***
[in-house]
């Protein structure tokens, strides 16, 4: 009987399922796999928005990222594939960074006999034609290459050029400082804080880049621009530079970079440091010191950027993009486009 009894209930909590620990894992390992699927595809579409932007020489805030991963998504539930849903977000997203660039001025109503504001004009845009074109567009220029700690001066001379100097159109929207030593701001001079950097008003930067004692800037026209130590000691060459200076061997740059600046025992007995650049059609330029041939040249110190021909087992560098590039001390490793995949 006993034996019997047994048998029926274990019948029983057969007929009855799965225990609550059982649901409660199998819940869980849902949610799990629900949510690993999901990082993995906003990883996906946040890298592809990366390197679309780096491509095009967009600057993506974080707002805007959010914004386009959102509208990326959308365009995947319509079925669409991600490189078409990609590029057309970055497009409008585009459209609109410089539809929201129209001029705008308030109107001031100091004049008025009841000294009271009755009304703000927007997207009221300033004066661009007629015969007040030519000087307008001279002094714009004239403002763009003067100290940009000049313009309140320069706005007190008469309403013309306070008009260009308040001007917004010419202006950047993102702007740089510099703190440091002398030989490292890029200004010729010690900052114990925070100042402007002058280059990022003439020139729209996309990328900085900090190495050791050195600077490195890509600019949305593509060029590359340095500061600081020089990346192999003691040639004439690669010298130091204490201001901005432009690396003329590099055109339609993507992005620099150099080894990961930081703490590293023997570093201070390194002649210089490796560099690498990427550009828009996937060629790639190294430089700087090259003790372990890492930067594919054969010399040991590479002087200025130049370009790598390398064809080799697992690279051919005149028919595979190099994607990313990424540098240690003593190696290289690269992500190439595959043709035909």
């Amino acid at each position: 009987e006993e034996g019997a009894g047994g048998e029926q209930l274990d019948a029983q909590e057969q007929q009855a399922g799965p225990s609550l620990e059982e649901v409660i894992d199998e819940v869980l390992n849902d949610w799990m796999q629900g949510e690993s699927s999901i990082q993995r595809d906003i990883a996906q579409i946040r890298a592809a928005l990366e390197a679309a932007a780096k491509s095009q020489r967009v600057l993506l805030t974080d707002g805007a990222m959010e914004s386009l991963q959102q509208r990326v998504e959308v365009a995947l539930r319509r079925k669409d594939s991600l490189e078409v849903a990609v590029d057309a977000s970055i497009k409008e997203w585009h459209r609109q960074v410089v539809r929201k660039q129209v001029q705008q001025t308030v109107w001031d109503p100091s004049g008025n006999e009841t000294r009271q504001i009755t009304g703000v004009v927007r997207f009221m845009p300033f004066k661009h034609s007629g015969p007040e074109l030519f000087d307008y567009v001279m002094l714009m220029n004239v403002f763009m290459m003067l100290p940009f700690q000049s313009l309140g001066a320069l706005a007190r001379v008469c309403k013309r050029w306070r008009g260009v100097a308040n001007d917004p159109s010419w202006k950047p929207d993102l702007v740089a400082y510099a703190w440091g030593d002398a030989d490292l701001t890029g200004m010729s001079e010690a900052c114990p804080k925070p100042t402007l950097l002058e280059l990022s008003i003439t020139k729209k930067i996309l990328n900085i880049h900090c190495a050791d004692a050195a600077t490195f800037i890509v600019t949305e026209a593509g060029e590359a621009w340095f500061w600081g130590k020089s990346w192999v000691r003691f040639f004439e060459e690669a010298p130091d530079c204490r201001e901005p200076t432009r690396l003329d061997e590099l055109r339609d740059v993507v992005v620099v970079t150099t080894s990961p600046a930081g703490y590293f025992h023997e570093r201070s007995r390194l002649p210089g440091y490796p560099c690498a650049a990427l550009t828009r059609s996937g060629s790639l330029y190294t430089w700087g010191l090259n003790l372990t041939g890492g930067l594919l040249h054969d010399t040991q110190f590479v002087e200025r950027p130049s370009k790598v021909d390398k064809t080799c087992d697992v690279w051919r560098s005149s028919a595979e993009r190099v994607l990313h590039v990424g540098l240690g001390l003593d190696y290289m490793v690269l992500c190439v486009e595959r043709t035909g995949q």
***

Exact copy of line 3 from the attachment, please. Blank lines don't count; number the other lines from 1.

């Amino acid at each position: 009987e006993e034996g019997a009894g047994g048998e029926q209930l274990d019948a029983q909590e057969q007929q009855a399922g799965p225990s609550l620990e059982e649901v409660i894992d199998e819940v869980l390992n849902d949610w799990m796999q629900g949510e690993s699927s999901i990082q993995r595809d906003i990883a996906q579409i946040r890298a592809a928005l990366e390197a679309a932007a780096k491509s095009q020489r967009v600057l993506l805030t974080d707002g805007a990222m959010e914004s386009l991963q959102q509208r990326v998504e959308v365009a995947l539930r319509r079925k669409d594939s991600l490189e078409v849903a990609v590029d057309a977000s970055i497009k409008e997203w585009h459209r609109q960074v410089v539809r929201k660039q129209v001029q705008q001025t308030v109107w001031d109503p100091s004049g008025n006999e009841t000294r009271q504001i009755t009304g703000v004009v927007r997207f009221m845009p300033f004066k661009h034609s007629g015969p007040e074109l030519f000087d307008y567009v001279m002094l714009m220029n004239v403002f763009m290459m003067l100290p940009f700690q000049s313009l309140g001066a320069l706005a007190r001379v008469c309403k013309r050029w306070r008009g260009v100097a308040n001007d917004p159109s010419w202006k950047p929207d993102l702007v740089a400082y510099a703190w440091g030593d002398a030989d490292l701001t890029g200004m010729s001079e010690a900052c114990p804080k925070p100042t402007l950097l002058e280059l990022s008003i003439t020139k729209k930067i996309l990328n900085i880049h900090c190495a050791d004692a050195a600077t490195f800037i890509v600019t949305e026209a593509g060029e590359a621009w340095f500061w600081g130590k020089s990346w192999v000691r003691f040639f004439e060459e690669a010298p130091d530079c204490r201001e901005p200076t432009r690396l003329d061997e590099l055109r339609d740059v993507v992005v620099v970079t150099t080894s990961p600046a930081g703490y590293f025992h023997e570093r201070s007995r390194l002649p210089g440091y490796p560099c690498a650049a990427l550009t828009r059609s996937g060629s790639l330029y190294t430089w700087g010191l090259n003790l372990t041939g890492g930067l594919l040249h054969d010399t040991q110190f590479v002087e200025r950027p130049s370009k790598v021909d390398k064809t080799c087992d697992v690279w051919r560098s005149s028919a595979e993009r190099v994607l990313h590039v990424g540098l240690g001390l003593d190696y290289m490793v690269l992500c190439v486009e595959r043709t035909g995949q």